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About Barto

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    Agent in Training

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  • NOLF games played
    NOLF & NOLF2
  1. Oh, I thought with my weird setup that I was the only one having this issue. I'm actually running the game on my Linux machine through wine-staging (wine is a compatibility layer to run Windows software - or at least trying to run them; staging is a set of experimental patches for wine) in its separate environment. I'll get into the settings and set an older version of Windows there when I'll have time, exams are coming so fast. It reminds me that last time I checked, I was not able to run NOLF2 properly, maybe I'll also give it a second shot too. Trust me, sometimes it works without any tinkering :-p
  2. From kotaku: "We were about to commit a large chunk of development time in making sure that No One Lives Forever 1 & 2 were 100% compatible with Windows 8 64, Linux, OSX, had a full complement of Steam features, achievements, working multiplayer, dedicated servers…" As a happy Linux user, seeing this - even knowing System Shock 2 was using some Windows wrappers - makes me cry even more. Sad to see the inaction of big companies here just to ruin other people's job... Time to ask a weird question: why has anyone continued to maintain an open source port of the current source code of NOLF2 that is freely available? Has anyone tried to convert the game for being able to compile with gcc or clang with a Makefile or any other build alternative?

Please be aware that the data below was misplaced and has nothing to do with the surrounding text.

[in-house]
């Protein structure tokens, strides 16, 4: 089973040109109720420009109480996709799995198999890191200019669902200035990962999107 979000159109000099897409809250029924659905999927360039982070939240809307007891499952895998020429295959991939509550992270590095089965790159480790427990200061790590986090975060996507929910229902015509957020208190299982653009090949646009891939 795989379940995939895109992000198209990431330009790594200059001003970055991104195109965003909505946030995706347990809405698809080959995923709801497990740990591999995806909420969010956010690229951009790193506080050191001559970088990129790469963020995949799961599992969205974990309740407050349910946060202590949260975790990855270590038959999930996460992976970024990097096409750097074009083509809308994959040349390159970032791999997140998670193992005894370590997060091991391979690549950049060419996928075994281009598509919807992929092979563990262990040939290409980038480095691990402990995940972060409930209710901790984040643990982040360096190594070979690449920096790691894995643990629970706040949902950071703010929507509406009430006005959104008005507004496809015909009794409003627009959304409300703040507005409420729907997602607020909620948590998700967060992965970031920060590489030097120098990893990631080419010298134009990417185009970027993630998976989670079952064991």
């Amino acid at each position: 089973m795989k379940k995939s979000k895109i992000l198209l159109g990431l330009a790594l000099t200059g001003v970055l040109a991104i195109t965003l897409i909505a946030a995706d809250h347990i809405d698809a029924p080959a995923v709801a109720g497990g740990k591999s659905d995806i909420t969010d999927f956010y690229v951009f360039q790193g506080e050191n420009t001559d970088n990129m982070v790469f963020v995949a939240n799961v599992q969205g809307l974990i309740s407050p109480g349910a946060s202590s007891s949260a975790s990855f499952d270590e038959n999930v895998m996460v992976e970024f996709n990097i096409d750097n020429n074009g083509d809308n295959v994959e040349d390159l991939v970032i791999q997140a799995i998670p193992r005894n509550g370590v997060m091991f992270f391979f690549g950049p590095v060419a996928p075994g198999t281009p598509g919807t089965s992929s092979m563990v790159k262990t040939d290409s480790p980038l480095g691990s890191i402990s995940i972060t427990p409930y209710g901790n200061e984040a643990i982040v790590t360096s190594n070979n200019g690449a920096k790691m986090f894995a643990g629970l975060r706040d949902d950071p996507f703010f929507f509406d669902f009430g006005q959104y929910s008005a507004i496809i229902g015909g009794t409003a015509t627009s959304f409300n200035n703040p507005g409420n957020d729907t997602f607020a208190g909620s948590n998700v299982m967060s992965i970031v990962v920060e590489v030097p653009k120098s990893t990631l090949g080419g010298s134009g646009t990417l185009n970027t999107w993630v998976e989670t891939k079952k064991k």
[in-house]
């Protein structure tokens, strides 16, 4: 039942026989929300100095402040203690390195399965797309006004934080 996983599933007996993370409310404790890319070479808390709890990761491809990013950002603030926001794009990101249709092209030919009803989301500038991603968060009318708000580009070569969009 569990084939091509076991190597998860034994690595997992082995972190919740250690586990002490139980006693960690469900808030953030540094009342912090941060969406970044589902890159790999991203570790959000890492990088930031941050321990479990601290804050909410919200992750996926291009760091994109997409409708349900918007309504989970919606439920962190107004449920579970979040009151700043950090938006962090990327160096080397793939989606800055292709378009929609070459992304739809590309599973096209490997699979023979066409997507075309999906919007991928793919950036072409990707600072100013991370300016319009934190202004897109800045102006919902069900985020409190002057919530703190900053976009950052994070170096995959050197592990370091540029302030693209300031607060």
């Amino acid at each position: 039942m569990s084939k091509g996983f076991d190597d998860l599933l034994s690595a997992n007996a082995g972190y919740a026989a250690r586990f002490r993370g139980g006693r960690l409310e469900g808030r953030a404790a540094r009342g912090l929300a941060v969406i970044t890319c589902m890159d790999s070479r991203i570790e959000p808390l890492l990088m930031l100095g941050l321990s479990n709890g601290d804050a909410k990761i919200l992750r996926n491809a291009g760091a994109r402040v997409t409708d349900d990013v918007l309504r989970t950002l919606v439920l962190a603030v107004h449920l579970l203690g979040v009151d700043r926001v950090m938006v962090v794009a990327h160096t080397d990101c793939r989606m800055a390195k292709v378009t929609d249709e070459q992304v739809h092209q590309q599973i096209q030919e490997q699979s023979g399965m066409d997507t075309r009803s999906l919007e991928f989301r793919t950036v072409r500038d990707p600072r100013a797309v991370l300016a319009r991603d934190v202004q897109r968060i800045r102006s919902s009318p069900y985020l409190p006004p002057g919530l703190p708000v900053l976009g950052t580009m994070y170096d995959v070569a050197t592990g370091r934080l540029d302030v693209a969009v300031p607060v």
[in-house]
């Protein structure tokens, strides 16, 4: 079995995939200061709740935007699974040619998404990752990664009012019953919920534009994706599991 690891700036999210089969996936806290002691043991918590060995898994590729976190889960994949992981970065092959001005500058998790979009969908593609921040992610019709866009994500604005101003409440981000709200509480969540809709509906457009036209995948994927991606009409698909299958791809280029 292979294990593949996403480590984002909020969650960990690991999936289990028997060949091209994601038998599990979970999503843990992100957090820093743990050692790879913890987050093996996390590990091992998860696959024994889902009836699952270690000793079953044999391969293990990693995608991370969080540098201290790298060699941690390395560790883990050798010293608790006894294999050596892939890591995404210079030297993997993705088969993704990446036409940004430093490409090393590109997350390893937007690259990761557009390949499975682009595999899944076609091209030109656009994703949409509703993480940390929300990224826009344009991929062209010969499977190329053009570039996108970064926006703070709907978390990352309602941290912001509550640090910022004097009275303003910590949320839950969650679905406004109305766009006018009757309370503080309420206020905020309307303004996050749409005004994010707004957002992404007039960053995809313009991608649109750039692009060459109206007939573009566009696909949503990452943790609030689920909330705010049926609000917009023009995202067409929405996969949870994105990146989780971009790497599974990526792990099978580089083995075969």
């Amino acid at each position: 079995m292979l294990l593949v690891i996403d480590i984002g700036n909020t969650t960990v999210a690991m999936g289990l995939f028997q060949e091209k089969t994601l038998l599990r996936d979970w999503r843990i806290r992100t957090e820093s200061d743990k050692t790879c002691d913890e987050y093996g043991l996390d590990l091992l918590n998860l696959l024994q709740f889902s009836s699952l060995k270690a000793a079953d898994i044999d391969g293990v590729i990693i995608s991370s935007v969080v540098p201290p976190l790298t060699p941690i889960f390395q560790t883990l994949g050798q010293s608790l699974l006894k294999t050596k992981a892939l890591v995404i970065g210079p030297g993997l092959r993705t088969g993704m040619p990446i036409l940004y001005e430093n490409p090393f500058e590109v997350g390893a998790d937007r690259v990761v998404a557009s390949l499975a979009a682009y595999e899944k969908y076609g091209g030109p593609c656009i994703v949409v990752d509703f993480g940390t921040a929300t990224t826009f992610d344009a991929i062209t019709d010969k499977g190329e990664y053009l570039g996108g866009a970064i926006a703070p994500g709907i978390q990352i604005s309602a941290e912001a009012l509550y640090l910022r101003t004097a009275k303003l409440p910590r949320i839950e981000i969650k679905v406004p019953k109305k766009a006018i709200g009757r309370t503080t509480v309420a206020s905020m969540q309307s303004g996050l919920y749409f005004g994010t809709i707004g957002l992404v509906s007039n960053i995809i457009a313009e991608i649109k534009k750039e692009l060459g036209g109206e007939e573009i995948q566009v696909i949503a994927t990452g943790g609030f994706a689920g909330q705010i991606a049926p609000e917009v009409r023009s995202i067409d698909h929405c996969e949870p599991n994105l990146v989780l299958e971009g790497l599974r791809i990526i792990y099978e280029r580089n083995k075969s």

3. Thanks Eliteone for the link, it's clear that Microsoft decided to make a free (as free beer would a few bearded guys say) version of visual studio called community edition but I really doubt it will work entirely as we would want because there might be some compatibility issues. Notice I have not tested since my windows version is lacking some space to install it . I think they also decided to change the syntax of the project files and converting to what the latest version uses was not working as one would expect (cmake anyone?). @FireFox-: You're right (because it's written on wikipedia page of lithtech - well that's not the best justification I could do) that microsoft was heavily involved. Lithtech - as I imagine - was also a way to expose DirectX 8 to the public. Not surprising they used as much tech from microsoft as possible. @Larry: Let me do an allegory to explain you the heap. It might not be entirely correct but I try to get the best idea out of it. You're tinkering something with wood. You are firstly bringing the wood from the shop. It's long to go there and you cannot really carry a lot in your car. Mostly like the hard drive. Then, to store your stuffs you are working with more efficiently, you put everything on a shelf when you start to work. But when you are done, you clean it for the next day. Compare this to the actual RAM in your computer. It is faster to get your piece of wood, but there is less volume than what the shop has. Finally, for each bit of work you need to do, you have your working bench where you can stick all your tool and the plank you are working with. This is the stack, it's really fast and it's where you do the actual job. You have your blueprints (program), your planks and your current work. The heap could be compared as the space you would put your current work and your planks on the bench. So to explain what FireFox-'s problem was, he was simply out of space to put planks on his bench. As a sidenote, I have seen 2 repos on github about the lithtech engine that tried to do some work in it. I guess both project failed to materialize sadly...